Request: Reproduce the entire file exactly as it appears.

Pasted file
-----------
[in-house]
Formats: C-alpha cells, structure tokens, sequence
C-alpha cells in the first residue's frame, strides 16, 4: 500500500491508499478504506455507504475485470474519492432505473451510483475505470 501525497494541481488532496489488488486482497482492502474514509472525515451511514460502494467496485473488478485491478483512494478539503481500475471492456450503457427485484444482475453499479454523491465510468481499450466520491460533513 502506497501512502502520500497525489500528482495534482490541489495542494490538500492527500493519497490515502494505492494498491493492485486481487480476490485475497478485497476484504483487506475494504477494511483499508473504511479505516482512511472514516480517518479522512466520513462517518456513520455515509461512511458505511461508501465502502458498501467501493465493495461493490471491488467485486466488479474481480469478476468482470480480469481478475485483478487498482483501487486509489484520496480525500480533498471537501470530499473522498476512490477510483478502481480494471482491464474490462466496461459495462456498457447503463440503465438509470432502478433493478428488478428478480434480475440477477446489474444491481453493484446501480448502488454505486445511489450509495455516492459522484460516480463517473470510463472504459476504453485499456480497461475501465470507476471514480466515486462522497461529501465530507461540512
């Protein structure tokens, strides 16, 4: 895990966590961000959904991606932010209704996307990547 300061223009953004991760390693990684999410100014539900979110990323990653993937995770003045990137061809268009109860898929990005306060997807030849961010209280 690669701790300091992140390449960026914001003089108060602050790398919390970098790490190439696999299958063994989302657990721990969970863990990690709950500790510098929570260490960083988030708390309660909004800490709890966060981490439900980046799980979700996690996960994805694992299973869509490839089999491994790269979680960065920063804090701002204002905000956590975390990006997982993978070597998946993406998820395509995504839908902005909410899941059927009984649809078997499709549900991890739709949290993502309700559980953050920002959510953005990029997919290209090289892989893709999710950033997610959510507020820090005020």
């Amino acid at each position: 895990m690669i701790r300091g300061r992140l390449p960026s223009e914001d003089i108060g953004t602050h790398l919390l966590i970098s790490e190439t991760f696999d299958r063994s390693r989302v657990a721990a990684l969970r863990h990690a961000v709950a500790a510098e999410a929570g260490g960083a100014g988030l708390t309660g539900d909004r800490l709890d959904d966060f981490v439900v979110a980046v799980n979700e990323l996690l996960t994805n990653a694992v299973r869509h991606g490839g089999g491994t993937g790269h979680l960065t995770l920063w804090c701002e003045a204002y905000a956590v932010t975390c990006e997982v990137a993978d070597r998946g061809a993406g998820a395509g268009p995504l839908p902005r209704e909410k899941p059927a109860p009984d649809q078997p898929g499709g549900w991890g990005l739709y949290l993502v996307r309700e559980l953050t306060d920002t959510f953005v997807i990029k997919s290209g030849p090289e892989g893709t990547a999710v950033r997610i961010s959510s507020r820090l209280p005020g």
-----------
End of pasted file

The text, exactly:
[in-house]
Formats: C-alpha cells, structure tokens, sequence
C-alpha cells in the first residue's frame, strides 16, 4: 500500500491508499478504506455507504475485470474519492432505473451510483475505470 501525497494541481488532496489488488486482497482492502474514509472525515451511514460502494467496485473488478485491478483512494478539503481500475471492456450503457427485484444482475453499479454523491465510468481499450466520491460533513 502506497501512502502520500497525489500528482495534482490541489495542494490538500492527500493519497490515502494505492494498491493492485486481487480476490485475497478485497476484504483487506475494504477494511483499508473504511479505516482512511472514516480517518479522512466520513462517518456513520455515509461512511458505511461508501465502502458498501467501493465493495461493490471491488467485486466488479474481480469478476468482470480480469481478475485483478487498482483501487486509489484520496480525500480533498471537501470530499473522498476512490477510483478502481480494471482491464474490462466496461459495462456498457447503463440503465438509470432502478433493478428488478428478480434480475440477477446489474444491481453493484446501480448502488454505486445511489450509495455516492459522484460516480463517473470510463472504459476504453485499456480497461475501465470507476471514480466515486462522497461529501465530507461540512
């Protein structure tokens, strides 16, 4: 895990966590961000959904991606932010209704996307990547 300061223009953004991760390693990684999410100014539900979110990323990653993937995770003045990137061809268009109860898929990005306060997807030849961010209280 690669701790300091992140390449960026914001003089108060602050790398919390970098790490190439696999299958063994989302657990721990969970863990990690709950500790510098929570260490960083988030708390309660909004800490709890966060981490439900980046799980979700996690996960994805694992299973869509490839089999491994790269979680960065920063804090701002204002905000956590975390990006997982993978070597998946993406998820395509995504839908902005909410899941059927009984649809078997499709549900991890739709949290993502309700559980953050920002959510953005990029997919290209090289892989893709999710950033997610959510507020820090005020």
């Amino acid at each position: 895990m690669i701790r300091g300061r992140l390449p960026s223009e914001d003089i108060g953004t602050h790398l919390l966590i970098s790490e190439t991760f696999d299958r063994s390693r989302v657990a721990a990684l969970r863990h990690a961000v709950a500790a510098e999410a929570g260490g960083a100014g988030l708390t309660g539900d909004r800490l709890d959904d966060f981490v439900v979110a980046v799980n979700e990323l996690l996960t994805n990653a694992v299973r869509h991606g490839g089999g491994t993937g790269h979680l960065t995770l920063w804090c701002e003045a204002y905000a956590v932010t975390c990006e997982v990137a993978d070597r998946g061809a993406g998820a395509g268009p995504l839908p902005r209704e909410k899941p059927a109860p009984d649809q078997p898929g499709g549900w991890g990005l739709y949290l993502v996307r309700e559980l953050t306060d920002t959510f953005v997807i990029k997919s290209g030849p090289e892989g893709t990547a999710v950033r997610i961010s959510s507020r820090l209280p005020g």